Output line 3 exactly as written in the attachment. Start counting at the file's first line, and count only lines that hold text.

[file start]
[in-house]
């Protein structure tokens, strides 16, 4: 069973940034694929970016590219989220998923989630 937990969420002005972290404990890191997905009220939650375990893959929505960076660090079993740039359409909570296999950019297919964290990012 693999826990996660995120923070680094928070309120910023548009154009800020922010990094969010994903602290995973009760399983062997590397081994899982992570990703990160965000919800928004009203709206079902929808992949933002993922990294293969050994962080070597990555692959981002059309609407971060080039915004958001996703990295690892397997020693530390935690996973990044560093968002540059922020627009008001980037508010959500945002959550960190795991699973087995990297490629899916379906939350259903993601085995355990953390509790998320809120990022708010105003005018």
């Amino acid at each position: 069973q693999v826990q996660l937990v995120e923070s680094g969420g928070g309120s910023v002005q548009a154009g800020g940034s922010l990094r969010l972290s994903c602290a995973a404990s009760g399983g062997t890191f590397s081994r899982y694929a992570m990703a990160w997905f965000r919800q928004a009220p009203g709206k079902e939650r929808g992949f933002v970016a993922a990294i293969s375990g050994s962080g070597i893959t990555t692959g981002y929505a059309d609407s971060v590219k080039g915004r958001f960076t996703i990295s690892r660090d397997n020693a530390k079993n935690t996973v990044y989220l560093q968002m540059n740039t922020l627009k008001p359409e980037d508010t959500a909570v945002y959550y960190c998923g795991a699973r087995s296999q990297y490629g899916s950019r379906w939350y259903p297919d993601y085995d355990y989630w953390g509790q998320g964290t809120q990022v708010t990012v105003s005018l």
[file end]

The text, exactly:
């Amino acid at each position: 069973q693999v826990q996660l937990v995120e923070s680094g969420g928070g309120s910023v002005q548009a154009g800020g940034s922010l990094r969010l972290s994903c602290a995973a404990s009760g399983g062997t890191f590397s081994r899982y694929a992570m990703a990160w997905f965000r919800q928004a009220p009203g709206k079902e939650r929808g992949f933002v970016a993922a990294i293969s375990g050994s962080g070597i893959t990555t692959g981002y929505a059309d609407s971060v590219k080039g915004r958001f960076t996703i990295s690892r660090d397997n020693a530390k079993n935690t996973v990044y989220l560093q968002m540059n740039t922020l627009k008001p359409e980037d508010t959500a909570v945002y959550y960190c998923g795991a699973r087995s296999q990297y490629g899916s950019r379906w939350y259903p297919d993601y085995d355990y989630w953390g509790q998320g964290t809120q990022v708010t990012v105003s005018l």